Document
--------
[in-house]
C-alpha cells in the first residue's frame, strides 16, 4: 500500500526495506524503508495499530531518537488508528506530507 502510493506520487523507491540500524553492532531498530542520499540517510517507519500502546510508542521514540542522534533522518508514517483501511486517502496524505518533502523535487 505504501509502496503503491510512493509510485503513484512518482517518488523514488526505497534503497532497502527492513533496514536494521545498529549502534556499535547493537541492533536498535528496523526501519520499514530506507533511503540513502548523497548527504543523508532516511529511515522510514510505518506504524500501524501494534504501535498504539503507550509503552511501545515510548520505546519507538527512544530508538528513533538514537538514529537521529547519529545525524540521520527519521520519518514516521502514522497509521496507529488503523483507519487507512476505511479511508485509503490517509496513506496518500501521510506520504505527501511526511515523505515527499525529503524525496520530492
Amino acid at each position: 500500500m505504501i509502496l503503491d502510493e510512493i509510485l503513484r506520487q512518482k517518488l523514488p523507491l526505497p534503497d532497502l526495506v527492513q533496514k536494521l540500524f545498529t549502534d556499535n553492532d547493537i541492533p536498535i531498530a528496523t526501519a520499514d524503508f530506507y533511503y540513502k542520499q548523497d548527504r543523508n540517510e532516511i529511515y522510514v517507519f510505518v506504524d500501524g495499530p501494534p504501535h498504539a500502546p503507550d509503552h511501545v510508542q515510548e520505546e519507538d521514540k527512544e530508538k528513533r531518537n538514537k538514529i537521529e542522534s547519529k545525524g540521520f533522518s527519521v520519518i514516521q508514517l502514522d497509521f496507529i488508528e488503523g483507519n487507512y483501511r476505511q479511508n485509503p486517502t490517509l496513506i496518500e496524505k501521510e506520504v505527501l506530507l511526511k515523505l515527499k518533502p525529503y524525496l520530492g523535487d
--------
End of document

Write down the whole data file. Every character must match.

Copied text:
[in-house]
C-alpha cells in the first residue's frame, strides 16, 4: 500500500526495506524503508495499530531518537488508528506530507 502510493506520487523507491540500524553492532531498530542520499540517510517507519500502546510508542521514540542522534533522518508514517483501511486517502496524505518533502523535487 505504501509502496503503491510512493509510485503513484512518482517518488523514488526505497534503497532497502527492513533496514536494521545498529549502534556499535547493537541492533536498535528496523526501519520499514530506507533511503540513502548523497548527504543523508532516511529511515522510514510505518506504524500501524501494534504501535498504539503507550509503552511501545515510548520505546519507538527512544530508538528513533538514537538514529537521529547519529545525524540521520527519521520519518514516521502514522497509521496507529488503523483507519487507512476505511479511508485509503490517509496513506496518500501521510506520504505527501511526511515523505515527499525529503524525496520530492
Amino acid at each position: 500500500m505504501i509502496l503503491d502510493e510512493i509510485l503513484r506520487q512518482k517518488l523514488p523507491l526505497p534503497d532497502l526495506v527492513q533496514k536494521l540500524f545498529t549502534d556499535n553492532d547493537i541492533p536498535i531498530a528496523t526501519a520499514d524503508f530506507y533511503y540513502k542520499q548523497d548527504r543523508n540517510e532516511i529511515y522510514v517507519f510505518v506504524d500501524g495499530p501494534p504501535h498504539a500502546p503507550d509503552h511501545v510508542q515510548e520505546e519507538d521514540k527512544e530508538k528513533r531518537n538514537k538514529i537521529e542522534s547519529k545525524g540521520f533522518s527519521v520519518i514516521q508514517l502514522d497509521f496507529i488508528e488503523g483507519n487507512y483501511r476505511q479511508n485509503p486517502t490517509l496513506i496518500e496524505k501521510e506520504v505527501l506530507l511526511k515523505l515527499k518533502p525529503y524525496l520530492g523535487d